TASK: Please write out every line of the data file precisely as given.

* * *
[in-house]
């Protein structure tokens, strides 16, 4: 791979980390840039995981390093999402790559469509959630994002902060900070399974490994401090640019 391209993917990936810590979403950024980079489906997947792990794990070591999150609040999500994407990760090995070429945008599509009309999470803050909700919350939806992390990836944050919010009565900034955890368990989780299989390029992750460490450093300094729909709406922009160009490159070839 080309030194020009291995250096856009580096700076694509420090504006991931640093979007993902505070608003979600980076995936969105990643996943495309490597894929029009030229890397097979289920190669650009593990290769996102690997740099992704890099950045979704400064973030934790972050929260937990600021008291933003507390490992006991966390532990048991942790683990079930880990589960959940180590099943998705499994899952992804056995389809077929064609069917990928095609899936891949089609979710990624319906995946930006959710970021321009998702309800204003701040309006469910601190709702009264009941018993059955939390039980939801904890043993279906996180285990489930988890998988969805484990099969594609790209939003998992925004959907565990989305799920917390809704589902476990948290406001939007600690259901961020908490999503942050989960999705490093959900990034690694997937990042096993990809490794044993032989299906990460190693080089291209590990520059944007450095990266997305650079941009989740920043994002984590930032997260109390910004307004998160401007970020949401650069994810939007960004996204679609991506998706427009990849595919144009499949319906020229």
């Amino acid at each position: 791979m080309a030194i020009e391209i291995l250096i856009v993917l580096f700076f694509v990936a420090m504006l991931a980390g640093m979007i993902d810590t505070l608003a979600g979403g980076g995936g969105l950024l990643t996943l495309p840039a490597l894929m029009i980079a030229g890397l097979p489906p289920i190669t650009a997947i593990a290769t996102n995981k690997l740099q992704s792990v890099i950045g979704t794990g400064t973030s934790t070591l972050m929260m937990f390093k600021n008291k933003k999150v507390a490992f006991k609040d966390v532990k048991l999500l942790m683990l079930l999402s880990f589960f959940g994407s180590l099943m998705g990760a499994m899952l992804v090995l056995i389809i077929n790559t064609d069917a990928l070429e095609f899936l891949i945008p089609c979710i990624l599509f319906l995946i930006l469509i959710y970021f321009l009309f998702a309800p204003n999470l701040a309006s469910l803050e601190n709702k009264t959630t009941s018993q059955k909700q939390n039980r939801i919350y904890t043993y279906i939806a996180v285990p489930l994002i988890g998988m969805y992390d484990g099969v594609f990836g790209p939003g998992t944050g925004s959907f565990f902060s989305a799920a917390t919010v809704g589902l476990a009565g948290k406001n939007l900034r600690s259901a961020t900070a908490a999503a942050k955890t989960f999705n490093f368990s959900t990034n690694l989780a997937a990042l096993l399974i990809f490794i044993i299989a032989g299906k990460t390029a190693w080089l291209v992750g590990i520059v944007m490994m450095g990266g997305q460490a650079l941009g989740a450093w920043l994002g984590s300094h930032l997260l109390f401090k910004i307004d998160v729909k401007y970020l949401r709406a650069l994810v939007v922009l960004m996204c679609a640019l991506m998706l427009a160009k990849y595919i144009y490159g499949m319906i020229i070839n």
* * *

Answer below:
[in-house]
């Protein structure tokens, strides 16, 4: 791979980390840039995981390093999402790559469509959630994002902060900070399974490994401090640019 391209993917990936810590979403950024980079489906997947792990794990070591999150609040999500994407990760090995070429945008599509009309999470803050909700919350939806992390990836944050919010009565900034955890368990989780299989390029992750460490450093300094729909709406922009160009490159070839 080309030194020009291995250096856009580096700076694509420090504006991931640093979007993902505070608003979600980076995936969105990643996943495309490597894929029009030229890397097979289920190669650009593990290769996102690997740099992704890099950045979704400064973030934790972050929260937990600021008291933003507390490992006991966390532990048991942790683990079930880990589960959940180590099943998705499994899952992804056995389809077929064609069917990928095609899936891949089609979710990624319906995946930006959710970021321009998702309800204003701040309006469910601190709702009264009941018993059955939390039980939801904890043993279906996180285990489930988890998988969805484990099969594609790209939003998992925004959907565990989305799920917390809704589902476990948290406001939007600690259901961020908490999503942050989960999705490093959900990034690694997937990042096993990809490794044993032989299906990460190693080089291209590990520059944007450095990266997305650079941009989740920043994002984590930032997260109390910004307004998160401007970020949401650069994810939007960004996204679609991506998706427009990849595919144009499949319906020229």
């Amino acid at each position: 791979m080309a030194i020009e391209i291995l250096i856009v993917l580096f700076f694509v990936a420090m504006l991931a980390g640093m979007i993902d810590t505070l608003a979600g979403g980076g995936g969105l950024l990643t996943l495309p840039a490597l894929m029009i980079a030229g890397l097979p489906p289920i190669t650009a997947i593990a290769t996102n995981k690997l740099q992704s792990v890099i950045g979704t794990g400064t973030s934790t070591l972050m929260m937990f390093k600021n008291k933003k999150v507390a490992f006991k609040d966390v532990k048991l999500l942790m683990l079930l999402s880990f589960f959940g994407s180590l099943m998705g990760a499994m899952l992804v090995l056995i389809i077929n790559t064609d069917a990928l070429e095609f899936l891949i945008p089609c979710i990624l599509f319906l995946i930006l469509i959710y970021f321009l009309f998702a309800p204003n999470l701040a309006s469910l803050e601190n709702k009264t959630t009941s018993q059955k909700q939390n039980r939801i919350y904890t043993y279906i939806a996180v285990p489930l994002i988890g998988m969805y992390d484990g099969v594609f990836g790209p939003g998992t944050g925004s959907f565990f902060s989305a799920a917390t919010v809704g589902l476990a009565g948290k406001n939007l900034r600690s259901a961020t900070a908490a999503a942050k955890t989960f999705n490093f368990s959900t990034n690694l989780a997937a990042l096993l399974i990809f490794i044993i299989a032989g299906k990460t390029a190693w080089l291209v992750g590990i520059v944007m490994m450095g990266g997305q460490a650079l941009g989740a450093w920043l994002g984590s300094h930032l997260l109390f401090k910004i307004d998160v729909k401007y970020l949401r709406a650069l994810v939007v922009l960004m996204c679609a640019l991506m998706l427009a160009k990849y595919i144009y490159g499949m319906i020229i070839n």